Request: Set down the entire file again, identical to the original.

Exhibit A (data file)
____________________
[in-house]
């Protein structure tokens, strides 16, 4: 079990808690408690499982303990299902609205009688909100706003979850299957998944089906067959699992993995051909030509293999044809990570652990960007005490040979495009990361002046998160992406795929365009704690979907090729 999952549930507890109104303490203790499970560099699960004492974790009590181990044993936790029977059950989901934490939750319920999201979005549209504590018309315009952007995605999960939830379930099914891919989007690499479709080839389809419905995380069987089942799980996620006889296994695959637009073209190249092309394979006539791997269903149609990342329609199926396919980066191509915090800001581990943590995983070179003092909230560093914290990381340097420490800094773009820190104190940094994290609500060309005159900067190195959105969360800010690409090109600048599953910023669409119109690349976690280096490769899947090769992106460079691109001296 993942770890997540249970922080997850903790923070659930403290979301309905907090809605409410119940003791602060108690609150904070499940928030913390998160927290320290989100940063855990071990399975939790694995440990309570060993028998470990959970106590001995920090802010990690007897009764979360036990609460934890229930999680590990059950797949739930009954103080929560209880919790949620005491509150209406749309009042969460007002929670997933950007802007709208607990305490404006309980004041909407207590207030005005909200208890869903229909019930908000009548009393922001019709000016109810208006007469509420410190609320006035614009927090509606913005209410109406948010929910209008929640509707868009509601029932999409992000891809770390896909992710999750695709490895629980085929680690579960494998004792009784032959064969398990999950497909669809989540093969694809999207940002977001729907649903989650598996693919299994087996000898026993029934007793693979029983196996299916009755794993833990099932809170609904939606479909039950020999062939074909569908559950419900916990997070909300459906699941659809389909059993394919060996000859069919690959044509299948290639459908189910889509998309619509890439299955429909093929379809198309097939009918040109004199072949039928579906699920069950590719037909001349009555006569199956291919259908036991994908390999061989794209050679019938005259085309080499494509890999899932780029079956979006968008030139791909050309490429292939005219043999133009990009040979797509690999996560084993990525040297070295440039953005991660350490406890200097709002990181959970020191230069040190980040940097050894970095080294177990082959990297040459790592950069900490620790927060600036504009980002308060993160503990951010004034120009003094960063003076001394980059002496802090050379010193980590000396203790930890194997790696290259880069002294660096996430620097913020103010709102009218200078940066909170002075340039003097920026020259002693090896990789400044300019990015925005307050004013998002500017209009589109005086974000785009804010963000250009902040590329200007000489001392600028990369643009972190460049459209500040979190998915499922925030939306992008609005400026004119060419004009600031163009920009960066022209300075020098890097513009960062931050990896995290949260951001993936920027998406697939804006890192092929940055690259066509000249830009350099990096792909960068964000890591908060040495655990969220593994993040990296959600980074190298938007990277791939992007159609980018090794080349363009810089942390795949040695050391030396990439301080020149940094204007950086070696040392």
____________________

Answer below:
[in-house]
């Protein structure tokens, strides 16, 4: 079990808690408690499982303990299902609205009688909100706003979850299957998944089906067959699992993995051909030509293999044809990570652990960007005490040979495009990361002046998160992406795929365009704690979907090729 999952549930507890109104303490203790499970560099699960004492974790009590181990044993936790029977059950989901934490939750319920999201979005549209504590018309315009952007995605999960939830379930099914891919989007690499479709080839389809419905995380069987089942799980996620006889296994695959637009073209190249092309394979006539791997269903149609990342329609199926396919980066191509915090800001581990943590995983070179003092909230560093914290990381340097420490800094773009820190104190940094994290609500060309005159900067190195959105969360800010690409090109600048599953910023669409119109690349976690280096490769899947090769992106460079691109001296 993942770890997540249970922080997850903790923070659930403290979301309905907090809605409410119940003791602060108690609150904070499940928030913390998160927290320290989100940063855990071990399975939790694995440990309570060993028998470990959970106590001995920090802010990690007897009764979360036990609460934890229930999680590990059950797949739930009954103080929560209880919790949620005491509150209406749309009042969460007002929670997933950007802007709208607990305490404006309980004041909407207590207030005005909200208890869903229909019930908000009548009393922001019709000016109810208006007469509420410190609320006035614009927090509606913005209410109406948010929910209008929640509707868009509601029932999409992000891809770390896909992710999750695709490895629980085929680690579960494998004792009784032959064969398990999950497909669809989540093969694809999207940002977001729907649903989650598996693919299994087996000898026993029934007793693979029983196996299916009755794993833990099932809170609904939606479909039950020999062939074909569908559950419900916990997070909300459906699941659809389909059993394919060996000859069919690959044509299948290639459908189910889509998309619509890439299955429909093929379809198309097939009918040109004199072949039928579906699920069950590719037909001349009555006569199956291919259908036991994908390999061989794209050679019938005259085309080499494509890999899932780029079956979006968008030139791909050309490429292939005219043999133009990009040979797509690999996560084993990525040297070295440039953005991660350490406890200097709002990181959970020191230069040190980040940097050894970095080294177990082959990297040459790592950069900490620790927060600036504009980002308060993160503990951010004034120009003094960063003076001394980059002496802090050379010193980590000396203790930890194997790696290259880069002294660096996430620097913020103010709102009218200078940066909170002075340039003097920026020259002693090896990789400044300019990015925005307050004013998002500017209009589109005086974000785009804010963000250009902040590329200007000489001392600028990369643009972190460049459209500040979190998915499922925030939306992008609005400026004119060419004009600031163009920009960066022209300075020098890097513009960062931050990896995290949260951001993936920027998406697939804006890192092929940055690259066509000249830009350099990096792909960068964000890591908060040495655990969220593994993040990296959600980074190298938007990277791939992007159609980018090794080349363009810089942390795949040695050391030396990439301080020149940094204007950086070696040392």